You may have heard the terms User Experience or User Interface, UX/UI for short. Over the last two or three years this has been one of the biggest phrases in web technology.
Just like mobile friendly or mobile first, these terms can be thrown around frequently without taking a step to think about what they really mean or the true benefit they can have for your web presence. With the world shifting more and more to mobile devices, you need to be thinking is your user experience mobile friendly?
What it really comes down to is this; Do your customers enjoy using your site? It's great to have a site that looks good, but can your customers navigate it, on any device, without a certain level of frustration? Does the full site look bare or dull, because it has the same experience that is being used for phones? If a site is easy to understand and is easy to use on any device, then you've hit the jackpot. This is tremendously important to your current customers' experience (which should be your paramount concern) but it also has a tremendous impact on attracting new customers.
Google ranks pages on its search engine in a certain order. Obviously, the closer to the top you are the better. If you're not on page two or better, you might as well not be on it at all. When a customer comes to your site and leaves because they cannot figure out what to click or what to do, this is negatively affecting your page ranking. Not only does Google's algorithm calculate usability, but also the mobile customer experience is used to determine ranking.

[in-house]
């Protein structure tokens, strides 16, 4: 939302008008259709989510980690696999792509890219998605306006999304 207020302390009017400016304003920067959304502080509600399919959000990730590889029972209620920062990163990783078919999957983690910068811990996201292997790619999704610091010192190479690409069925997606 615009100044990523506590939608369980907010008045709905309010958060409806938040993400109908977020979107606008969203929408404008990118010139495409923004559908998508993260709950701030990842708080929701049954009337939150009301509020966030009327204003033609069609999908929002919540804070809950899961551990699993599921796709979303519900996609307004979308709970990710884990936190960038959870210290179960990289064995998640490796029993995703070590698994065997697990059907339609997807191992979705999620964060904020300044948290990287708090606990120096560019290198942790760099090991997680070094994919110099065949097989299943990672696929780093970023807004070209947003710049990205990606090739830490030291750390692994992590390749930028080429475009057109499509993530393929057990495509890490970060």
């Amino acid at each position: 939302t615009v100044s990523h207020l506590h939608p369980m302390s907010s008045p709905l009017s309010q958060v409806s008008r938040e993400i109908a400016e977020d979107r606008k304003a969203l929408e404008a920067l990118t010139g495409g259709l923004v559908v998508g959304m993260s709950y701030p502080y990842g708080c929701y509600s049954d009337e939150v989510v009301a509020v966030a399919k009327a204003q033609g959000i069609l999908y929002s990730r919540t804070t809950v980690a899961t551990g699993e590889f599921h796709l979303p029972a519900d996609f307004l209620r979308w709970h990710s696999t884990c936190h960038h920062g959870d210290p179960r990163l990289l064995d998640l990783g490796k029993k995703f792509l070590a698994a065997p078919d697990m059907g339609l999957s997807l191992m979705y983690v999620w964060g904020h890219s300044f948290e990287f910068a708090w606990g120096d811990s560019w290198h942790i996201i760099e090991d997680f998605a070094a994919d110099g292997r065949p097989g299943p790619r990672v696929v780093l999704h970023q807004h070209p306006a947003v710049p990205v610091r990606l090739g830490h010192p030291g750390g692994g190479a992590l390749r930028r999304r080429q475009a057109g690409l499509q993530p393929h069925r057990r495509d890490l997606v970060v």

1. Use controls that will work on all varieties of screens. Controls like tiny check boxes or drop down menus can cause frustration on a small device.
2. Turn on and off features based on the device the customer is using. Real estate on a phone screen is important. It is easy to hide content that is not essential or just doesn't make sense in a smaller format. If you have a gorgeous picture of a sunset with an inspirational quote and it looks fantastic on your desktop, great! But, a person on the go who is scrolling through the mobile user interface can probably go without it.
3. Stay away from form Inception. Windows in windows are the worst on mobile. If you are dealing with two scroll bars or have to touch a tiny "x" to close something, you will be cursing the name of the designer.
4. Conversely, your full site should look clean and neat, but not overly simplified. There are a lot of new bells and whistles out there. You want your site to stand out from the thousands of word press sites that all look EXACTLY the same. Dumbing down your site so that it works across all screens may seem like a good idea, but you may want to take advantage of the large amount of space most full sites can provide and just turn off features that don't make sense on mobile devices.
5. Make sure you incorporate features that will improve the usability of your site. As technology is constantly is improving, you can make your customers online experience with you easier and more efficient. Mobile devices are getting more powerful, so you don't always have to sacrifice your full site features when it shifts to mobile. Just make sure the interface shifts to a mobile interface as well.
6. This doesn't just start and stop with your website. Make sure you integrate your strategy across all your digital platforms. Social Media and Mobile Apps can be an effective way to improve your user experience. They also can be a great way to indirectly improve your SEO.
When starting out on the path of a new web experience, take a deep dive into how you are going to make your site user friendly across a variety of schemes. No matter how pretty or informative a site is, if your customer gets frustrated using it, they will eventually leave for greener pastures.